Members of the Tellico Village Quilters made 85 children’s quilts over the past few months as part of a challenge to honor a former member.
Work from the Kids Quilt Challenge will go to organizations that help children and Head Start programs in Loudon and Monroe counties.
The challenge was a tribute to Sheryl Shoemaker, who alone made more than 100 quilts a year for children’s organizations.
Lori Rorstad, co-chair of the Village Quilters community service team, said the club wanted to keep helping those programs after Shoemaker’s passing.
“Before she got sick, we’d get 10 or 15 from her every month,” Rorstad said. “Sheryl made so many quilts, and we have the places, the family resource centers and Head Start programs, that are now used to having quilts from us because Sheryl made so many. And now we don’t have so many because not everyone does children’s quilts.
“We thought we need to get some kids quilts for the start of school next year because there’ll be all new kids,” she added. “We thought we’d have this challenge and honor Sheryl at the same time.”
Children’s quilts are usually smaller and have bigger blocks to make them more resistant to a child’s wear and tear. Quilters started with a randomly assigned bag of kid-friendly fabric with an image children would like, and then had to decide what fabric they had to complete the quilt and make it bright and colorful.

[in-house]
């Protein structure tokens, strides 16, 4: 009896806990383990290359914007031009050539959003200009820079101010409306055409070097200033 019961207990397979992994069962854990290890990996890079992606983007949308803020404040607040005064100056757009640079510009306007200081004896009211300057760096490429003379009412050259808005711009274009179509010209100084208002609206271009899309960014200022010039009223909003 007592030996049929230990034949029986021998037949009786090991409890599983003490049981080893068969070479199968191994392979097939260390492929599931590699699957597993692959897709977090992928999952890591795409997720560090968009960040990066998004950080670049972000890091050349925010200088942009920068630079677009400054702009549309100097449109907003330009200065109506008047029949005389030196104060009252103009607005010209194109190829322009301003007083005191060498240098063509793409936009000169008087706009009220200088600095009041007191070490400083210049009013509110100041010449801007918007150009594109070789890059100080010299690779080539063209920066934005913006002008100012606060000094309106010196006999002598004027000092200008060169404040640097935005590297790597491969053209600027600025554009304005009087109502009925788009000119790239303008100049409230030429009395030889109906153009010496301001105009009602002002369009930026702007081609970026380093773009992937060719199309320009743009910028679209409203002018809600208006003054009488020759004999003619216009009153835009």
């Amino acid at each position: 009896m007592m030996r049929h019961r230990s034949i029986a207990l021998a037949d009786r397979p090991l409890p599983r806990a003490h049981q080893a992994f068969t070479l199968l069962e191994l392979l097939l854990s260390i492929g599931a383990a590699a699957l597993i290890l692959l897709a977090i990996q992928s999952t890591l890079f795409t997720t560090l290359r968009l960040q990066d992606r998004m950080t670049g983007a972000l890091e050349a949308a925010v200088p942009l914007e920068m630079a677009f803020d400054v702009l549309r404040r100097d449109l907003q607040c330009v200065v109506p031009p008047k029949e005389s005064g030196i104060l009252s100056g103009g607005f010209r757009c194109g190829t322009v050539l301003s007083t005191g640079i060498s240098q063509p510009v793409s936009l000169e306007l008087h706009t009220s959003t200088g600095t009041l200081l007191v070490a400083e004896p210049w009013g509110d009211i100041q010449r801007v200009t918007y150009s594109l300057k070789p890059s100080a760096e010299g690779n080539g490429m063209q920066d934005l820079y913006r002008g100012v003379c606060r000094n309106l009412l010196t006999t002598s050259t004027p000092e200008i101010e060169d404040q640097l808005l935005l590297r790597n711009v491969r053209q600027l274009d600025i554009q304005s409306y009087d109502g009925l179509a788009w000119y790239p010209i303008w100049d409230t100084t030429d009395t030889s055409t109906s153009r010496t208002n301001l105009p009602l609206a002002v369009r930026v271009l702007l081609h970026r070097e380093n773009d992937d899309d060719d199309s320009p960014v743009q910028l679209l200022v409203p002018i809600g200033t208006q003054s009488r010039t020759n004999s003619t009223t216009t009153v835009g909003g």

Rorstad estimated completing a children’s quilt could take five to 15 hours.
The challenge started in March. All 85 quilts were brought to the organization’s monthly meeting Friday at Christ Our Savior Lutheran Church and put on display. The club’s nearly 300 members were asked to look over all the numbered entries, pick their favorite and place the corresponding number in a ballot box. The winner was announced at the meeting and received a gift certificate to a local quilting store.
Cheryl Szeluga won viewer’s choice with her baseball-themed quilt. Incorporating the famous “Take Me Out to the Ball Game” song, it features a depiction of each line of the song embroidered on every other square.
While Szeluga said she had some experience making quilts for her two young grandchildren, she hopes to do more children’s quilts in the future.
“I’ve got two grandbabies that are about six months apart that were born in 2019 and 2020, so I’ve done a couple of things for them, but not to this degree,” she said. “It’s wonderful. In fact, what I have determined is that I have a love for making the children’s quilts, so I’ll be making more now to donate as well.”
Rorstad addressed the club at the start of the meeting to thank members for their contribution to the challenge. She used the moment to share her past experience delivering quilts to children, recounting their delight at receiving such a unique gift, and recognized Shoemaker and her husband, Terry Shoemaker, who was in attendance.
The meeting also featured a regular quilt at the back of the room, which was part of a larger, ongoing challenge. The quilt is a raffle prize that will be won at the club’s biennial Quilt Show on Sept. 30 and Oct. 1 at Chota Recreation Center. More than 150 quilts will be on display over the two days.
In addition to the raffle, for which tickets will be still be available at the event, there will be a boutique of items members have made for purchase, vendors and a style show.
“Our Quilt Show, which is a big deal, that’s our primary fundraiser,” Rorstad said. “It’s our only fundraiser besides our membership fees, and we only have it every other year, so it’s really important to get as many people to it as we can.”